Remember that every new project is a chance to build new relationships and show the producers and executives they can trust you by being a person of your word. Your talent is equally as important as your professional work ethic and your attitude and these are the characteristics of a professional screenwriter. Hollywood is a small town when it comes to people knowing each other. If word gets out that a producer or director had a difficult working relationship with you it can mean the death of your next job. Be the screenwriter who wants to work and make it all happen. Make a point to clearly show the producers how invaluable you are to the project and why they need to keep you around. If you promise to do something—do it. Your reputation is vital to your working relationships in Hollywood. Over time, these professionals will know they can count on you, that your word means something and you are a team player.


If you answered “yes” to all five questions, congratulations Grasshopper!  You truly are a team player. As you continue on your screenwriting journey, you’ll always discover new opportunities to build your integrity as a professional screenwriter.


Initially, you may not receive the praise you feel that you deserve for all of your hard work. If this happens, be patient, as it will eventually pay off for you over the long haul. Your praise will come in the form of a payment for your writing, a produced film, and a vital part of your screenwriting career—a screen credit. Produced film credits will determine your payment quote for your next project and secure your reputation as a working professional.


Keep screenwriting and keep the faith!


Mark Sanderson (aka @scriptcat) is a screenwriter and consultant whose eleven screenplay assignments have garnered a half-dozen produced films on SyFy, Lifetime, LMN, Here!TV, Fox Family, and NBC/Universal. His films have also been recognized at major festivals and distributed globally. Mark’s long association with Hollywood veterans dates back to his first produced screenplay and has since worked with Producers Guild of America nominees, veteran genre directors, and Academy Award, Emmy and Golden Globe acting nominees. He offers workshops, webinars, and screenplay consultation services at his website FIVE O’CLOCK BLUE ENTERTAINMENT and screenwriting advice on his popular blog MY BLANK PAGE (Script Magazine’s pick for website of the week).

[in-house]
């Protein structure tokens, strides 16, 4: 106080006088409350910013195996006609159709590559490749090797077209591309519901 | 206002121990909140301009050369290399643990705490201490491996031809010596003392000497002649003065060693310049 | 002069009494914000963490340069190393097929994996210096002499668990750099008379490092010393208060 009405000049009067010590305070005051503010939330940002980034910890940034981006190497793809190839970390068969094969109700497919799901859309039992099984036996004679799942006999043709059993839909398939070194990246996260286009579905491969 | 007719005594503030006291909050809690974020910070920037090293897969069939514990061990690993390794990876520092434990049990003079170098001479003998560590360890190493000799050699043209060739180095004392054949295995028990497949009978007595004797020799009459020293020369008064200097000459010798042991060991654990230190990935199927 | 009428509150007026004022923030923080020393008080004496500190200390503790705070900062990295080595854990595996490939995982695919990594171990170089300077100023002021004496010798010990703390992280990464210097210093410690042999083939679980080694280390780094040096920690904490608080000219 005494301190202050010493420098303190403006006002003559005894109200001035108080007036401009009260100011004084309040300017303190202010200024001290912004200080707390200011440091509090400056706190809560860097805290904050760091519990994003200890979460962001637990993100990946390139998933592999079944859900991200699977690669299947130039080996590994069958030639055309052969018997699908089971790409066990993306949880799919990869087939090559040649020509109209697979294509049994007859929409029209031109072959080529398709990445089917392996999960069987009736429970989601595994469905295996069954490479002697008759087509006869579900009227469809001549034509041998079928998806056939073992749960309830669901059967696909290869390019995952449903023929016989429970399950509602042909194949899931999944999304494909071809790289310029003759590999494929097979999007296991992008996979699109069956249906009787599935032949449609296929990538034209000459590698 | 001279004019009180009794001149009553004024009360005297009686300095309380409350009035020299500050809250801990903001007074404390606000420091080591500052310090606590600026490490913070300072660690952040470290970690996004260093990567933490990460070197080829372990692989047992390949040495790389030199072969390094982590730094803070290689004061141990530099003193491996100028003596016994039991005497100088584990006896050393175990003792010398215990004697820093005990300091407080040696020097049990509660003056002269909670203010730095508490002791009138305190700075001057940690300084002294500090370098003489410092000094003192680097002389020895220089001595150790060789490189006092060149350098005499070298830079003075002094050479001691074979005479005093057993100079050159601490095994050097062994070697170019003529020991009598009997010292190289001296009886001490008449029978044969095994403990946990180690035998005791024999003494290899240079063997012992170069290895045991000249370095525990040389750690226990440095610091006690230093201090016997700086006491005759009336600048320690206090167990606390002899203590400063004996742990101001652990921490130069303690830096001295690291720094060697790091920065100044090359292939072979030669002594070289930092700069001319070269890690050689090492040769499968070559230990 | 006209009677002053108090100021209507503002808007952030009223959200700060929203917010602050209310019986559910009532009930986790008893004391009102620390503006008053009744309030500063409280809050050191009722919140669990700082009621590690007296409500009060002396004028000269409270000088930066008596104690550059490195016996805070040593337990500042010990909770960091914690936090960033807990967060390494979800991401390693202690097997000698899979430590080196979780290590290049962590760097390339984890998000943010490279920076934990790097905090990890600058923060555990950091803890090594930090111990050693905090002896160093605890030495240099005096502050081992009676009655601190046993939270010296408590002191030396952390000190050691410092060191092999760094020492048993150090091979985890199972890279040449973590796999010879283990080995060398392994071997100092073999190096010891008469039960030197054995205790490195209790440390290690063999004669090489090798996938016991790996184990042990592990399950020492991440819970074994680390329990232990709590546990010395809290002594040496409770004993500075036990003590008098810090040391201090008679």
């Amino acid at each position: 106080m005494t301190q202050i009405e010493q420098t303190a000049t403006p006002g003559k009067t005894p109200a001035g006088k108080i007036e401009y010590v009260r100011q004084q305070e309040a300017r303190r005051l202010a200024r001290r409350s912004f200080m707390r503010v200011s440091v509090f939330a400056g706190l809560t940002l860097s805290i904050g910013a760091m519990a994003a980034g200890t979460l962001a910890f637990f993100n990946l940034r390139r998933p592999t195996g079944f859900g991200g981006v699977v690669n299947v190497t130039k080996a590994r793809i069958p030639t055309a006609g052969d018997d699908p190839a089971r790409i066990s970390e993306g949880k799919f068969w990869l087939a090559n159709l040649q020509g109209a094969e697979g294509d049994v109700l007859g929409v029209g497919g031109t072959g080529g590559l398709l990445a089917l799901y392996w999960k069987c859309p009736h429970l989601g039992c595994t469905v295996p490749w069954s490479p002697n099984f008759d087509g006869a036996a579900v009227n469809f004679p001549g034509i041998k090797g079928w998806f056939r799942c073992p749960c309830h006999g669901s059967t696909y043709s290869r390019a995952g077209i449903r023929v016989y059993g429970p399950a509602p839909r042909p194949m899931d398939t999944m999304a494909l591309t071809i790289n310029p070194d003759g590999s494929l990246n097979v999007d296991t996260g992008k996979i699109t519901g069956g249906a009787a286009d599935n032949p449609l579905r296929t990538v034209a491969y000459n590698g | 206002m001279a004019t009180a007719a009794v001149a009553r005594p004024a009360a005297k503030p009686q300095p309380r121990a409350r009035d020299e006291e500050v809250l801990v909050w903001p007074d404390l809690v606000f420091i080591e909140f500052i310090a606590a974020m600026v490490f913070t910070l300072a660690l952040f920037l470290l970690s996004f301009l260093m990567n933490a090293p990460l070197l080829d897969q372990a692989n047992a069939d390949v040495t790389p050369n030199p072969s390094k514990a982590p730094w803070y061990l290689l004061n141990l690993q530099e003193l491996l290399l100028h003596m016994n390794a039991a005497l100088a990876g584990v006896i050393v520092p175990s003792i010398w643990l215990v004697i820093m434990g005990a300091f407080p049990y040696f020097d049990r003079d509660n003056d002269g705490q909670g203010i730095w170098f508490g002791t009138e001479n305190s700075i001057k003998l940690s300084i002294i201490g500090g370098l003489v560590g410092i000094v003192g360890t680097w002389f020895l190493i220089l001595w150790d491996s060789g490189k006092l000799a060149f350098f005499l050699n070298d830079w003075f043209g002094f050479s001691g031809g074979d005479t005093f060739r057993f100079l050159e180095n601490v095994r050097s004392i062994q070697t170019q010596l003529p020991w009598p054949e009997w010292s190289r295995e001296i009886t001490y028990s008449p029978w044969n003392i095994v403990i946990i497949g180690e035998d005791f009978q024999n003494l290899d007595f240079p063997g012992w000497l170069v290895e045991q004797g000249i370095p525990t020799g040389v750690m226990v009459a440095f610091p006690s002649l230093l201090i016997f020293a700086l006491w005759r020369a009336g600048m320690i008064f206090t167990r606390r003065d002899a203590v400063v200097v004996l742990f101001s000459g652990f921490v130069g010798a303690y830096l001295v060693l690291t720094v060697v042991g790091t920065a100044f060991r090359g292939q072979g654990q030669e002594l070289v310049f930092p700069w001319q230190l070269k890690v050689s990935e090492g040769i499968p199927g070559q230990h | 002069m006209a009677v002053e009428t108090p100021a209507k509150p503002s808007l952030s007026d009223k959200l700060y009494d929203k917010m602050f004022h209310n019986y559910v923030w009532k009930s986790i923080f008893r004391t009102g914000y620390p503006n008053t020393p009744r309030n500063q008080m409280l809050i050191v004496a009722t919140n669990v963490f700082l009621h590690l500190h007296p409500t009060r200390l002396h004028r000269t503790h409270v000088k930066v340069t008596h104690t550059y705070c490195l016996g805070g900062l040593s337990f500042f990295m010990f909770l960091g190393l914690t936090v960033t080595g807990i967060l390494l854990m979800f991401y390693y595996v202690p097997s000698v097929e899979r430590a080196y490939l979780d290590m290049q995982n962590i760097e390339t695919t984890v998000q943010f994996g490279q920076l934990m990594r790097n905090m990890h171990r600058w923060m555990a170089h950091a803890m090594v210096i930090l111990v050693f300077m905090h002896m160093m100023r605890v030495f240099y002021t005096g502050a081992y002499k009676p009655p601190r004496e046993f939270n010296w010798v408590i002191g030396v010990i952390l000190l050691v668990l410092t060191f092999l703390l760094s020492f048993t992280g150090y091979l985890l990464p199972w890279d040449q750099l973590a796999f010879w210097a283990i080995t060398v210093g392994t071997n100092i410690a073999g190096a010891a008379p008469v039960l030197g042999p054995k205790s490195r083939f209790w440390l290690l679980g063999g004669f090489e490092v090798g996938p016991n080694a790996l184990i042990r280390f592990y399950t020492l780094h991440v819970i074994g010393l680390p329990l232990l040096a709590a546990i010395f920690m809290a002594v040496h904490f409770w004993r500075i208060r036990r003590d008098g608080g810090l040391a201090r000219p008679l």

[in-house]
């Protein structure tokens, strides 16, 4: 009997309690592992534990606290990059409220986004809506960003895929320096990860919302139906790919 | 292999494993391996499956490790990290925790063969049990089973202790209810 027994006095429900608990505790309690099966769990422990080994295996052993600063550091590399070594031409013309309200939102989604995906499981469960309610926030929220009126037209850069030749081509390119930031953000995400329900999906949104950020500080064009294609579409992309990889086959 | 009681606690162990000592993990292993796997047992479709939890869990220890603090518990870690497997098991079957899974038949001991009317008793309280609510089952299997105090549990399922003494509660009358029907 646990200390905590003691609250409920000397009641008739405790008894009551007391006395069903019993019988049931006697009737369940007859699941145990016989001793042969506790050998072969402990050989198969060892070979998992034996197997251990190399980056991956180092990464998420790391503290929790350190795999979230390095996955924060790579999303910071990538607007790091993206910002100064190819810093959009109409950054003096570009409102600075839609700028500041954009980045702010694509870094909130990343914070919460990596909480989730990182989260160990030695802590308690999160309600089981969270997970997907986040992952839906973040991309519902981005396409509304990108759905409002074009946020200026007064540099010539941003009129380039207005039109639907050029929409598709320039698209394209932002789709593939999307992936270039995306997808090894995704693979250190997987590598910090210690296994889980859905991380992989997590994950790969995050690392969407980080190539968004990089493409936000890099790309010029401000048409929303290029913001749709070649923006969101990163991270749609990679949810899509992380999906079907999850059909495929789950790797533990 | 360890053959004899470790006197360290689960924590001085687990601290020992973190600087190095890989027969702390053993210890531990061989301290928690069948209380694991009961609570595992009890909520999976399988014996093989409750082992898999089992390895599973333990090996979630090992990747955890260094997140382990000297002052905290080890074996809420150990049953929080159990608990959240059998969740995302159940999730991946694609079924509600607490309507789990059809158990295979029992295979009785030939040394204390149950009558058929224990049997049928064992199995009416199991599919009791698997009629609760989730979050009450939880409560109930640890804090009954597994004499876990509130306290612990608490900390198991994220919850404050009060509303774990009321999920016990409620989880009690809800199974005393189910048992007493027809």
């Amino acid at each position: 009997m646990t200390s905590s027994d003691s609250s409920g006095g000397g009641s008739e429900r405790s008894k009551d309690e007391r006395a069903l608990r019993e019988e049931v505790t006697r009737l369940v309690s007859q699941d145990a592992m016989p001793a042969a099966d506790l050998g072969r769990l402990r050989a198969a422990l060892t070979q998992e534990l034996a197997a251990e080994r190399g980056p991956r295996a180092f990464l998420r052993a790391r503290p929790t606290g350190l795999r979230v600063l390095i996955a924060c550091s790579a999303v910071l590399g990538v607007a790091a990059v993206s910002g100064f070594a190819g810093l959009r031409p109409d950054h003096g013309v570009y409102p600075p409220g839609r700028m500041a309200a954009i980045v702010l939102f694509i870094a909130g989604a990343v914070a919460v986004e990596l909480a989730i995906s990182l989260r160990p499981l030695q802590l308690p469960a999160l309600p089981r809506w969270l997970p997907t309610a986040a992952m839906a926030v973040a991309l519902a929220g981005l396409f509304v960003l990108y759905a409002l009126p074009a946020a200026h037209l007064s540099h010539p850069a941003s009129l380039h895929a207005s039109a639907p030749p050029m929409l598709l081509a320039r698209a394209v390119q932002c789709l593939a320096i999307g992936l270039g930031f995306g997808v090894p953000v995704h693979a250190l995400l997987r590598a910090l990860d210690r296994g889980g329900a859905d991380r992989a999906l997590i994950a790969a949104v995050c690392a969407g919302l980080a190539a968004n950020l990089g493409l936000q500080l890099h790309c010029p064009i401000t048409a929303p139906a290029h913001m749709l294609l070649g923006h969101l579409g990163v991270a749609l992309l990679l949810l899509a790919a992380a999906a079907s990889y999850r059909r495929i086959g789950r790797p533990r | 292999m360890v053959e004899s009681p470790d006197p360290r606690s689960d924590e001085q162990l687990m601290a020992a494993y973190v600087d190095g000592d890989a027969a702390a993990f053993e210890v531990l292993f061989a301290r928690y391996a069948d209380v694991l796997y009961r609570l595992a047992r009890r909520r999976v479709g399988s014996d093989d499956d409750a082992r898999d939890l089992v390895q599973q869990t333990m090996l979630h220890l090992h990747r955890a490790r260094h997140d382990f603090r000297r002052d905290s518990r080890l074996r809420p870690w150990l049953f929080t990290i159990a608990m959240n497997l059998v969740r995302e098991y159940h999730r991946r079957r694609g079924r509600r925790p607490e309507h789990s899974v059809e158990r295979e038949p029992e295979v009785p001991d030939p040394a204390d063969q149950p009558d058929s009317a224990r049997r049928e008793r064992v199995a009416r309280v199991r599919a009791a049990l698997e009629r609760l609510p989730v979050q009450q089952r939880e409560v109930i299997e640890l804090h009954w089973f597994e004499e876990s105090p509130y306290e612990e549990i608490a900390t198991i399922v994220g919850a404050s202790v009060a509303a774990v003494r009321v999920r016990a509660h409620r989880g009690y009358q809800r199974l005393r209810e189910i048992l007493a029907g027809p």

• Sidney Peck says:

    Another relevant and practical piece of advice. I never get tired of reading your posts, Mark.

  • mark11 says:

    Brother Mark!

    Great stuff, dude. I’ve followed all your suggestions above ( and to be honest, on the only two on set rewrite gigs I was interviewed for and got…I had no problem giving the producers/directors what they wanted via their notes) and haven’t had to do any of the “grimacing”.

    I know, I was probably in a very unique setting for these two projects, because I’ve heard many horror stories from my friends working in the biz down there; but
    I also know the final word comes from me — on whether I accept the job or not. No producer, director has EVER put a gun to my head forcing me to take a job; writing for free for them (which I haven’t done yet).

    I have sat down with producers, money people, whatever you want to call them, over coffee-lunch and some pretty cool dinners — they paid for — giving them suggestions for free; but it was also in the context of discussing other industry-related situations.

    My big goal that I’ve been working on for the past few years — with a full time job and other content media projects — is getting some of these studio-budget, feature specs finally out to the marketplace. The idea is then, to self finance my own, low, low budget genre indie features for my start up MTS MEDIA.

    I have had a few option offers for 3 different indie genre feature specs the past 2 years, but turned them down. The money just wasn’t enough for the time they wanted to keep the specs. On top of this busy schedule with my full time day deal; the MTS MEDIA start up on wkds., and putting much energy into the studio spec features at writing at night — I feel absolutely great about everything! I totally living my dream as a writer-director creating, creating and putting more time into the business-marketing-submission side of it.

    I actually feel ready now to send some of my projects to you for consults, because I know it’s time to get that necessary second pair of eyes; your opinions on writing, the business of it that I read a lot and the fact that you went to film school like I did — the education side does get me ready for the business — makes you the ONE, whose critical opinion I can totally trust to make me not only a better writer…but a more knowledgeable TEAM WORKER, all in order to make producers, directors, cast and crew successful in the same goal I’m working on: a MOVIE.

    I should have a recent draft ready to send to you soon. Just tying up some loose ends.

    Thanks again.